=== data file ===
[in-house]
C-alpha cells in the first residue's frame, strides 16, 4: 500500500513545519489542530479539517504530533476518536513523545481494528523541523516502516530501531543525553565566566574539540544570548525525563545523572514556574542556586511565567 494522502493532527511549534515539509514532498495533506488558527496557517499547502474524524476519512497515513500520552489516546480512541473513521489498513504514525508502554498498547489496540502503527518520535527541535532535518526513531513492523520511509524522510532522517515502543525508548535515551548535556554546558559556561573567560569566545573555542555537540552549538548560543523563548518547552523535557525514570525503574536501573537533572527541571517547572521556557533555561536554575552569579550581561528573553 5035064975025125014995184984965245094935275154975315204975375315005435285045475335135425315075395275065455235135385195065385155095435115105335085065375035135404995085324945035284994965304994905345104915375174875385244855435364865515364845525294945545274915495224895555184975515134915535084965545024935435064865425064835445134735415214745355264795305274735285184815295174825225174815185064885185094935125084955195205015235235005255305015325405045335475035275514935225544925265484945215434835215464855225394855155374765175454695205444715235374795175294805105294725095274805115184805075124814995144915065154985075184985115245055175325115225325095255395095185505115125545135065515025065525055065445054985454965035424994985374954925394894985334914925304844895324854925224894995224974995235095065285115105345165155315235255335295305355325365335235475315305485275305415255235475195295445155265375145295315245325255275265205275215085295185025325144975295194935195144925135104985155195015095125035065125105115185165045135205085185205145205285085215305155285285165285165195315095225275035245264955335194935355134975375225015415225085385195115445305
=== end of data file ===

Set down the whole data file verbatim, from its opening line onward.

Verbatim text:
[in-house]
C-alpha cells in the first residue's frame, strides 16, 4: 500500500513545519489542530479539517504530533476518536513523545481494528523541523516502516530501531543525553565566566574539540544570548525525563545523572514556574542556586511565567 494522502493532527511549534515539509514532498495533506488558527496557517499547502474524524476519512497515513500520552489516546480512541473513521489498513504514525508502554498498547489496540502503527518520535527541535532535518526513531513492523520511509524522510532522517515502543525508548535515551548535556554546558559556561573567560569566545573555542555537540552549538548560543523563548518547552523535557525514570525503574536501573537533572527541571517547572521556557533555561536554575552569579550581561528573553 5035064975025125014995184984965245094935275154975315204975375315005435285045475335135425315075395275065455235135385195065385155095435115105335085065375035135404995085324945035284994965304994905345104915375174875385244855435364865515364845525294945545274915495224895555184975515134915535084965545024935435064865425064835445134735415214745355264795305274735285184815295174825225174815185064885185094935125084955195205015235235005255305015325405045335475035275514935225544925265484945215434835215464855225394855155374765175454695205444715235374795175294805105294725095274805115184805075124814995144915065154985075184985115245055175325115225325095255395095185505115125545135065515025065525055065445054985454965035424994985374954925394894985334914925304844895324854925224894995224974995235095065285115105345165155315235255335295305355325365335235475315305485275305415255235475195295445155265375145295315245325255275265205275215085295185025325144975295194935195144925135104985155195015095125035065125105115185165045135205085185205145205285085215305155285285165285165195315095225275035245264955335194935355134975375225015415225085385195115445305